The exchange is easy to dismiss as just a callback to Peter’s denial. Jesus, knowing he had been denied three times, asks for Peter to affirm his love three times. That would be a simple quid pro quo. Peter satisfying the damage he had caused between himself and Christ through an equal affirmation. Yet, more than that is happening here. On one hand, relationships are not accounts to be balanced. If we treat loved ones poorly, we cannot just give them good things and cancel out the poor treatment. On the other hand, Jesus does not seem the type to me to take someone’s transgression and treat it flippantly. Jesus must have another reason for asking Peter three times whether or not he loves him.

The answer, at least in part, might be found in how Peter responds. Reading the English of this text, we lose a key difference in what Jesus asks and Peter says. Jesus asks, “Peter, do you love me,” using the term αγαπη (agape.) This word is the most commonly used in the New Testament. Peter responds each time by changing the word used for. He tells Jesus, time and time again, “I love you,” using the term φιλέω (phileo.) I do not want to overemphasize the difference between these two words (as we often do in the Church,) but the demarcation of one and the other is important.

What Peter does with each repetition of the question is attempt to go beyond what Jesus is asking. Jesus asks, “Do you love me?” and Peter’s response can be understood to say, “Love you? You’re like family to me!” In a way, his insistence on using a separate word from what Jesus uses is an attempt to demonstrate how intense his feelings really are. He not only loves Jesus, he sees Jesus as someone close to him, he and Jesus are part of the same community. He wants Jesus to know that the love he feels for his savior is not just your run of the mill affection, it transcends any of that. It is the closest and most vital thing he holds within himself.

Jesus, in his response to Peter is therefore not just rehearsing a threefold rebuttal to Peter’s earlier denial, but is asking Peter to understand what he is truly saying in claiming to love Christ in the way he does. To love Jesus so dearly, is to care for the people Jesus cares for. To love Jesus so dearly, is to risk everything to see the work of the Gospel is completed. To love Jesus, it is to live a life completely oriented toward Jesus and with that, toward the cross. For Peter, the termination of his life’s journey was a literal journey from his fishing boat in the sea of Galilee to an inverted crucifix in Rome. What might it look like for us?

We are blessed to live in a country where we do not know persecution. In fact, we live a country where the majority of people in power and in the population still claim, at least in name, to be in the Church. Theoretically then, we have all the means possible to see the world filled with people living a cruciform life. Love for one another should be the dominate sentiment we see expressed. The word of God, pure and life giving, should be on the lips of everyone of us. Yet, that is clearly not the case. The Church shrinks year after year, Christianity becomes more and more divided month after month, and no denomination, not even a single religion, in all of the United States is growing day by day.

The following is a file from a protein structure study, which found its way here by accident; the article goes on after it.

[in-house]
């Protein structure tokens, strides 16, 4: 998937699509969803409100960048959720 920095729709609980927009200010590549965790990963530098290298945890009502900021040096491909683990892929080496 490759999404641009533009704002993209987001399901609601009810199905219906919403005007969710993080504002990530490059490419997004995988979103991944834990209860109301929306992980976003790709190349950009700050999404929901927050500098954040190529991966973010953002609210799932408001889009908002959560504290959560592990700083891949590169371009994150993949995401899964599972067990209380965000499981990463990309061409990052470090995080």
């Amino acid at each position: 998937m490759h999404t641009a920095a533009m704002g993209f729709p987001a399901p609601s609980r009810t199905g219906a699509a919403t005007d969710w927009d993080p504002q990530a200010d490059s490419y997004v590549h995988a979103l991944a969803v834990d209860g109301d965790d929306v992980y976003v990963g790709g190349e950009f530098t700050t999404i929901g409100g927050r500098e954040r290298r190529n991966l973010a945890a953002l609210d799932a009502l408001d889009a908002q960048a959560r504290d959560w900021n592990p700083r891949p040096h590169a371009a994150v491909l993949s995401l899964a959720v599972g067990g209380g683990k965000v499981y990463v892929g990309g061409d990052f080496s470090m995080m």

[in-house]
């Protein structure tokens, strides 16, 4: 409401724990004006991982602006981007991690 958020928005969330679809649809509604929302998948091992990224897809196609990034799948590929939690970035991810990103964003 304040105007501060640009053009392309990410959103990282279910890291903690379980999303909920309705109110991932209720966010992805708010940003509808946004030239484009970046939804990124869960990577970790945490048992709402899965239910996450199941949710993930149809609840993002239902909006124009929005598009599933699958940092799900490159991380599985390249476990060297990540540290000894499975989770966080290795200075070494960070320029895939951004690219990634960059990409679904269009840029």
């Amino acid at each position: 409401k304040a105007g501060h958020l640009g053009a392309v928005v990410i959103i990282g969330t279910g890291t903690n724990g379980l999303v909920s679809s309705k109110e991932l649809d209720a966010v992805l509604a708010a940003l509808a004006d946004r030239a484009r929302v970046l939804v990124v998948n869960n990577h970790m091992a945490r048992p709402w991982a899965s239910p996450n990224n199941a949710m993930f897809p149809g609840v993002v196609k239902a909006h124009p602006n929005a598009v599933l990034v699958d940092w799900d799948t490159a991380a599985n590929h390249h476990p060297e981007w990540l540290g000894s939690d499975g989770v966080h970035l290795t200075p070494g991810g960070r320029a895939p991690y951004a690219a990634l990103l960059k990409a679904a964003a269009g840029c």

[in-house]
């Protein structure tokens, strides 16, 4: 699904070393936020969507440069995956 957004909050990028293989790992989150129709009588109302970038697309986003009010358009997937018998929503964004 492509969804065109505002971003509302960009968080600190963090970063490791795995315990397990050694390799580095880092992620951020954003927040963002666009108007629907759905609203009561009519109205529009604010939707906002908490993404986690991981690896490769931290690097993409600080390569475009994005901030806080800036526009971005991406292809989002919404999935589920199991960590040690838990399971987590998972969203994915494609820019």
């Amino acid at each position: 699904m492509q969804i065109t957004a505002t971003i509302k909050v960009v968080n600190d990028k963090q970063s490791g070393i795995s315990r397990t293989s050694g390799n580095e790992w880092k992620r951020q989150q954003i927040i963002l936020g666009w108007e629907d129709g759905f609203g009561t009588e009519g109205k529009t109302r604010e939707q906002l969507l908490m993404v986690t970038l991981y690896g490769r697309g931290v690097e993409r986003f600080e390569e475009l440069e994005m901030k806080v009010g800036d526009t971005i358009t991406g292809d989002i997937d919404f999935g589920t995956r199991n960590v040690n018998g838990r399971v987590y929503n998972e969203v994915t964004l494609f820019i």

Why is that? It would be easy to point fingers at anything and everything but ourselves. However, as you will learn about me, I do not like to point fingers at anyone other than myself and the institutions I am a part of. It is easy to say, “the media,” or “Hollywood,” or any other number of scape goats for our own guilt have led people from the faith. I do not believe that to be the case. The enemy of the Church is not found outside our walls, it is not found in some grand conspiracy or decadent culture. No, it is found much closer to home. It is found in the simple truth that Jesus sits beside us, asks us time and time again, “Do you love me?” And despite our enthusiastic “Yes! More than anything!” We do not follow that claim with action.

The mistake that Peter made in trying to overstate his love for Jesus, is that he was, intentionally or not, trying to show off his love rather than live into it. He loudly stated again and again, “I love you, Jesus!” But did not address the core message of what Jesus was leading him to. The key to Peter’s confession of faith was not that he could say the word love as many times as he had said, “I don’t know him!” But that he could acknowledge what love looks like. Love looks like caring for one’s siblings in Christ. Love is reaching out to your neighbor and making sure they are well. Love is praying for those near and far, but also reaching out and helping in real tangible ways.

When I heard that this church had a food pantry, I was thrilled. This past Thursday I got a chance to see it in action, although, if I’m honest, I got distracted by some office work part way through. It is that sort of initiative that the Church needs to enact everywhere. However, it is not enough in itself. The second that we are ever content that we have done enough good is the moment that we forget the enormity of life’s struggles, and the needs that must be filled to relieve them. I think Jesus uses the image of sheep because you are never done taking care of a sheep, not for its whole life, in the same way we are never done caring for those around us.

I hope that as we spend time together over the next few years, we can get to know one another. More than that though, I hope we can embody Christ’s love to all the world around us. We must feed the hungry, clothe the naked, give shelter to the hot and the cold. In whatever forms it takes, in whatever ways we can, we are called to tend to the flock which Christ has called his own. The flock of all people, every soul on this earth. We must love Christ, and not only do so with our words, but in our every action. Christ calls us today, asks us to love him with all that is within us, and if we truly wish to say that we do. We must then take a step out from ourselves and care for this broken world. The flock is all around us, let us tend it well. – Amen.